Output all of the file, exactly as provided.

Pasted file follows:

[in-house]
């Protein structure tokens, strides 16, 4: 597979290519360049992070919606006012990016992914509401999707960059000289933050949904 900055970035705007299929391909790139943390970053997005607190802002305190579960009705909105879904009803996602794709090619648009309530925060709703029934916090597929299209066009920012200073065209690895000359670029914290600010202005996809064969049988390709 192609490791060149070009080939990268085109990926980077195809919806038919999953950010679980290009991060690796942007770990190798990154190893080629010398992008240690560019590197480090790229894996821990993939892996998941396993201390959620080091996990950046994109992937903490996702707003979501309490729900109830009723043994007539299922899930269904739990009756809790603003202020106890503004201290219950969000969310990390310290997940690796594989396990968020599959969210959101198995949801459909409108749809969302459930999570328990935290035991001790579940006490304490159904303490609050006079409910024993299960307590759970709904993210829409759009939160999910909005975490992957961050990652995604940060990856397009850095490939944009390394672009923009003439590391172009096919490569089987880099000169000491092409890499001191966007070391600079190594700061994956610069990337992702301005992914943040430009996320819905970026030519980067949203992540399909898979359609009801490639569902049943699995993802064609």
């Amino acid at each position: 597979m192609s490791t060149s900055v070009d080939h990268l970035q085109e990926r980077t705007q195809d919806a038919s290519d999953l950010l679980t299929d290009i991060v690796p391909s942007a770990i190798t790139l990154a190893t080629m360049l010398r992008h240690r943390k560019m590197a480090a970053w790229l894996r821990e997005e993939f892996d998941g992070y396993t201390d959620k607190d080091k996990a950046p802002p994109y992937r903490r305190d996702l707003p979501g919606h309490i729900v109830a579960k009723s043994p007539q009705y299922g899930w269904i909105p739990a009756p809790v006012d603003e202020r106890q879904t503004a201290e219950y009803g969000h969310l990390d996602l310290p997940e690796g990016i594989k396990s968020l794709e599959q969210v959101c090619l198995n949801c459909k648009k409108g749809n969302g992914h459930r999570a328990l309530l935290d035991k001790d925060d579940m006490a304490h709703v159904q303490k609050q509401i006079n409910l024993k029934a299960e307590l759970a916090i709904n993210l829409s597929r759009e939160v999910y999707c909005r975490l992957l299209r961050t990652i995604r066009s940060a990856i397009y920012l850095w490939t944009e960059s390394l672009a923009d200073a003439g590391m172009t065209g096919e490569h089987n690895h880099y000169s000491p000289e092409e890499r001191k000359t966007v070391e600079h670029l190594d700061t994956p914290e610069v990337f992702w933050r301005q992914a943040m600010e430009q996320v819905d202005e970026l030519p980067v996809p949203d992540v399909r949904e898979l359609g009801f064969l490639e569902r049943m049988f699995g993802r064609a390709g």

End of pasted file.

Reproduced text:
[in-house]
């Protein structure tokens, strides 16, 4: 597979290519360049992070919606006012990016992914509401999707960059000289933050949904 900055970035705007299929391909790139943390970053997005607190802002305190579960009705909105879904009803996602794709090619648009309530925060709703029934916090597929299209066009920012200073065209690895000359670029914290600010202005996809064969049988390709 192609490791060149070009080939990268085109990926980077195809919806038919999953950010679980290009991060690796942007770990190798990154190893080629010398992008240690560019590197480090790229894996821990993939892996998941396993201390959620080091996990950046994109992937903490996702707003979501309490729900109830009723043994007539299922899930269904739990009756809790603003202020106890503004201290219950969000969310990390310290997940690796594989396990968020599959969210959101198995949801459909409108749809969302459930999570328990935290035991001790579940006490304490159904303490609050006079409910024993299960307590759970709904993210829409759009939160999910909005975490992957961050990652995604940060990856397009850095490939944009390394672009923009003439590391172009096919490569089987880099000169000491092409890499001191966007070391600079190594700061994956610069990337992702301005992914943040430009996320819905970026030519980067949203992540399909898979359609009801490639569902049943699995993802064609």
């Amino acid at each position: 597979m192609s490791t060149s900055v070009d080939h990268l970035q085109e990926r980077t705007q195809d919806a038919s290519d999953l950010l679980t299929d290009i991060v690796p391909s942007a770990i190798t790139l990154a190893t080629m360049l010398r992008h240690r943390k560019m590197a480090a970053w790229l894996r821990e997005e993939f892996d998941g992070y396993t201390d959620k607190d080091k996990a950046p802002p994109y992937r903490r305190d996702l707003p979501g919606h309490i729900v109830a579960k009723s043994p007539q009705y299922g899930w269904i909105p739990a009756p809790v006012d603003e202020r106890q879904t503004a201290e219950y009803g969000h969310l990390d996602l310290p997940e690796g990016i594989k396990s968020l794709e599959q969210v959101c090619l198995n949801c459909k648009k409108g749809n969302g992914h459930r999570a328990l309530l935290d035991k001790d925060d579940m006490a304490h709703v159904q303490k609050q509401i006079n409910l024993k029934a299960e307590l759970a916090i709904n993210l829409s597929r759009e939160v999910y999707c909005r975490l992957l299209r961050t990652i995604r066009s940060a990856i397009y920012l850095w490939t944009e960059s390394l672009a923009d200073a003439g590391m172009t065209g096919e490569h089987n690895h880099y000169s000491p000289e092409e890499r001191k000359t966007v070391e600079h670029l190594d700061t994956p914290e610069v990337f992702w933050r301005q992914a943040m600010e430009q996320v819905d202005e970026l030519p980067v996809p949203d992540v399909r949904e898979l359609g009801f064969l490639e569902r049943m049988f699995g993802r064609a390709g």